Article image
Article image
This article displays in one automatically-generated column. View the full page to see article in its original form.

Postal Curiosities.

The British Post Office report for last year mentions some romantic and comical incidents. Among other things passed through the parcels post were a human skull with the top sawn off; thirty green frogs all alive ; a tin mould, containing a plum pudding, which had been sent to Australia three years previously and had been returned, as no trace could be found of the person to whom it was addressed—(the pudding was still in good condition) ; ladies' bustles, headgear, false hair, petticoats, a leg of mutton, a pair of stays, a parcel of tobacco, a rabbit stuffed with two tobacco pipes, a doll, a piece of bacon wrapped in a lady's jacket are unclaimed. In parcels stopped in transit as contrary to tho regulations were a cat, a squirrel, pigeons, lizards, dormice, snakes, a cuckoo, a musk rat, and moles, all alive, not to mention dead dogs and cats Four sovereigns were found in a mass of crushed grapes, six more in a packet of tobacco, and half a sovereign was found mixed up with smashed eggs and butter. A letter was received from Naples, bearing for the address a roughly-drawn pencil sketch of the branch of a tree bearing a couple of fine pears, with the word " London " written underneath. The " blind men "at the post office, whose solo duty is to decipher queer addresses, read the address thus : "To Pears, London," and the letter was sent to the famous firm of soapmakers, who complimented the accuracy of the department.

This article text was automatically generated and may include errors. View the full page to see article in its original form.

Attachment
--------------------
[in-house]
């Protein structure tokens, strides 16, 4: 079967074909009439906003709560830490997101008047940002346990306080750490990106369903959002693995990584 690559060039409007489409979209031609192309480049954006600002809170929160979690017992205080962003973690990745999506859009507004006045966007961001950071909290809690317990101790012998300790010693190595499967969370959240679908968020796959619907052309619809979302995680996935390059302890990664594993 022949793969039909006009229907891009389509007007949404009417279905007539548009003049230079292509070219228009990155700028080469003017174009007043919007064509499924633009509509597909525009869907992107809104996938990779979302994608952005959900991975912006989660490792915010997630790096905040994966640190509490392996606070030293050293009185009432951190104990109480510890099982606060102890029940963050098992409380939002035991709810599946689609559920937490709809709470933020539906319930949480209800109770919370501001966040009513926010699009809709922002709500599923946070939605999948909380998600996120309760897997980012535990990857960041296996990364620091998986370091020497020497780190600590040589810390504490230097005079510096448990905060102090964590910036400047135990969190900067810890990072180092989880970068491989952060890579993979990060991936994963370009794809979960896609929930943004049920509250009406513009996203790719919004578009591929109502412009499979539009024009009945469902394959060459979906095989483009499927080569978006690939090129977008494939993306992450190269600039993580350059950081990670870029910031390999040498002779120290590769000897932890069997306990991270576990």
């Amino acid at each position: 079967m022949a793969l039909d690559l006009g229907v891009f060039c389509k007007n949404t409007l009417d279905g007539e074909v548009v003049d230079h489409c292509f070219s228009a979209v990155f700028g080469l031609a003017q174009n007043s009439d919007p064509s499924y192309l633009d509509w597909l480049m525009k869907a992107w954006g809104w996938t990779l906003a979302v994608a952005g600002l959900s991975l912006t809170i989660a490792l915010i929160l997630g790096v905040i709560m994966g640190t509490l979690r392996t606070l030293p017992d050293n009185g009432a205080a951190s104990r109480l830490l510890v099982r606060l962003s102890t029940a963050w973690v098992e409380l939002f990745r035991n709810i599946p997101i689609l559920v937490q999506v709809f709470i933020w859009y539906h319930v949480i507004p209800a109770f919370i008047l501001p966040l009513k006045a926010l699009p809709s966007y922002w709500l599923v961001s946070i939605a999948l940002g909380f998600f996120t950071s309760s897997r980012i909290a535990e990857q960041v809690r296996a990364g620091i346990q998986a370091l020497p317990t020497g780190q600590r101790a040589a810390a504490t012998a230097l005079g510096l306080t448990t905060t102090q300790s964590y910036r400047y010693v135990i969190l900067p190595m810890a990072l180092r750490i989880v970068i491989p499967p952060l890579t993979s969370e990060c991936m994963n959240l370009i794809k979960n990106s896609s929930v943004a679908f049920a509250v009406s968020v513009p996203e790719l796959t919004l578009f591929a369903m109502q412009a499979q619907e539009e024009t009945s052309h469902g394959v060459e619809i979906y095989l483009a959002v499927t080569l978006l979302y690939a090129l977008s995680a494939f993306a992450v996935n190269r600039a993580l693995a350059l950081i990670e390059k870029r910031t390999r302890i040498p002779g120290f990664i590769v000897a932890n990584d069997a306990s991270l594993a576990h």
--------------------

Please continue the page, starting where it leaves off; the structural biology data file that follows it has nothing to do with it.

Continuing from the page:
Permanent link to this item

Bibliographic details

Postal Curiosities., Issue 8053, 1 November 1889

Word Count

Postal Curiosities. Issue 8053, 1 November 1889

  1. New formats

    Papers Past now contains more than just newspapers. Use these links to navigate to other kinds of materials.

  2. Hierarchy

    These links will always show you how deep you are in the collection. Click them to get a broader view of the items you're currently viewing.

  3. Search

    Enter names, places, or other keywords that you're curious about here. We'll look for them in the fulltext of millions of articles.

  4. Search

    Browsed to an interesting page? Click here to search within the item you're currently viewing, or start a new search.

  5. Search facets

    Use these buttons to limit your searches to particular dates, titles, and more.

  6. View selection

    Switch between images of the original document and text transcriptions and outlines you can cut and paste.

  7. Tools

    Print, save, zoom in and more.

  8. Explore

    If you'd rather just browse through documents, click here to find titles and issues from particular dates and geographic regions.

  9. Need more help?

    The "Help" link will show you different tips for each page on the site, so click here often as you explore the site.